The federal agency that enforces the Americans with Disabilities Act has offered updated guidance to address the COVID-19 crisis.
If an employee calls in sick during the pandemic, the Equal Employment Opportunity Commission says the employer may ask the employee if he or she is experiencing symptoms of the pandemic virus including symptoms of fever, chills, cough, shortness of breath or sore throat.
While many employees will want to know the identity of anyone who is positive for the virus, the EEOC states that employers may not disclose this information to other employees and must maintain all confidential information about an employee’s illness as a confidential medical record, as it would any illness.
Of course, employers would be permitted to work with local health department officials to identify the individual and seek guidance on how best to address safety in the workplace.
For purposes of stopping the spread, the EEOC says that it is permissible for a staffing agency to notify an employer of the identity of its employee if the staffing agency’s employee becomes ill with symptoms or tests positive for the virus because the employer will need to determine with whom the individual had contact.
In customary times, an employer would not be permitted to take the body temperature of an employee, but these aren’t customary times.
Because the Centers for Disease Control and Prevention and health authorities have acknowledged community spread of the disease, the EEOC said “employers may measure employees’ body temperatures” keeping in mind that not all carriers are symptomatic.
An employer can screen job applicants for symptoms of COVID-19 after making a conditional job offer, as long as it does so for all entering employees in the same type of job.
If an employee shows symptoms of the virus, the employer can delay the start date or withdraw the job offer. If this occurs, the individual will not have been an employee of the company and doesn’t qualify for unemployment benefits.
However, employers should not deny employment to a person merely because the employer believes he/she has a higher risk of complications from the virus (such as a person who is pregnant or is older than 65).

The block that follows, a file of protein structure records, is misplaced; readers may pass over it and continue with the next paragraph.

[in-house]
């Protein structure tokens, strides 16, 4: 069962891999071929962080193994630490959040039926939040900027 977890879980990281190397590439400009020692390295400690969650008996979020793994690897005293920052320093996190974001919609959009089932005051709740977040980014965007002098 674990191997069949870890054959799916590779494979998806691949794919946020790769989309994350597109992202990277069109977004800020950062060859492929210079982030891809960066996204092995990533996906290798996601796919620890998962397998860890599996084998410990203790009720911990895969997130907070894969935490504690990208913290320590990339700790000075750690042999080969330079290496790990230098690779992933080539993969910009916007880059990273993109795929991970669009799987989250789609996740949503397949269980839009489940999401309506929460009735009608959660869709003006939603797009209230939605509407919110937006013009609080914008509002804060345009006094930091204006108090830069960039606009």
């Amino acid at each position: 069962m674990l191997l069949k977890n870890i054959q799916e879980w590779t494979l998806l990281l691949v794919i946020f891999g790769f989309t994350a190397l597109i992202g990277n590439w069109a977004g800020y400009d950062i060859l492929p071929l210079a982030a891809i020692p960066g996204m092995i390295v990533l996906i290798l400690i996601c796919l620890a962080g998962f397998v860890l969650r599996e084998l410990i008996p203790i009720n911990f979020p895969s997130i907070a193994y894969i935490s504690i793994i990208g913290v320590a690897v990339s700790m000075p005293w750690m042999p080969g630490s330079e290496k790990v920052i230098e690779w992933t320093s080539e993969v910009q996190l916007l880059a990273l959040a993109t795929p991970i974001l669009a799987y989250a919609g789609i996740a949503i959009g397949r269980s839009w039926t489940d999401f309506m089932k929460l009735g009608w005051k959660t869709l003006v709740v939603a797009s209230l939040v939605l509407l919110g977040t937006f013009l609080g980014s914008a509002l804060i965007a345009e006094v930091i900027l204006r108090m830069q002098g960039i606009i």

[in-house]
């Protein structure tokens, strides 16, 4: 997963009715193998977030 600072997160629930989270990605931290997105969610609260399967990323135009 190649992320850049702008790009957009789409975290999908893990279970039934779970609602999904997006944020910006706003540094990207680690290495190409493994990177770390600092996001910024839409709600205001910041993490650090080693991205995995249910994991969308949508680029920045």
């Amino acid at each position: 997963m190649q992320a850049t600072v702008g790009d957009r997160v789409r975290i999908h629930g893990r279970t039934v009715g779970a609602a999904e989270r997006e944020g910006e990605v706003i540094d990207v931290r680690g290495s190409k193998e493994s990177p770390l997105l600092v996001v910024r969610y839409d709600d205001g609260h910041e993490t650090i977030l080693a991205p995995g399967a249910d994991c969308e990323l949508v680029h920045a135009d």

“The fact that the CDC has identified those who are 65 or older or pregnant women as being at greater risk does not justify unilaterally postponing the start date or withdrawing a job offer,” the EEOC stated. “However, an employer may choose to allow telework or to discuss with these individuals if they would like to postpone the start date.”
Employers can require that employees who become ill with symptoms be sent home.
Upon returning to work, that same employee can be required to provide a doctor’s note certifying fitness for duty.
“As a practical matter, however, doctors and other health care professionals may be too busy during and immediately after a pandemic outbreak to provide fitness-for-duty documentation,” the EEOC said. “Therefore, new approaches may be necessary, such as reliance on local clinics to provide a form, a stamp, or an e-mail to certify that an individual does not have the pandemic virus.”
All medical information related to the employee with symptoms or who might be positive for the virus should be stored separately from the employee’s personnel file, as should all medical records all the time.
Employers may have workers whose existing disability places them at greater risk from COVID-19.
The EEOC suggests finding ways to accommodate these individuals and to be flexible, including temporary job restructuring of marginal job duties, temporary transfers to a different position, or modifying a work schedule or shift assignment to permit an individual with a disability to perform safely the essential functions of the job while reducing exposure to others in the workplace or while commuting.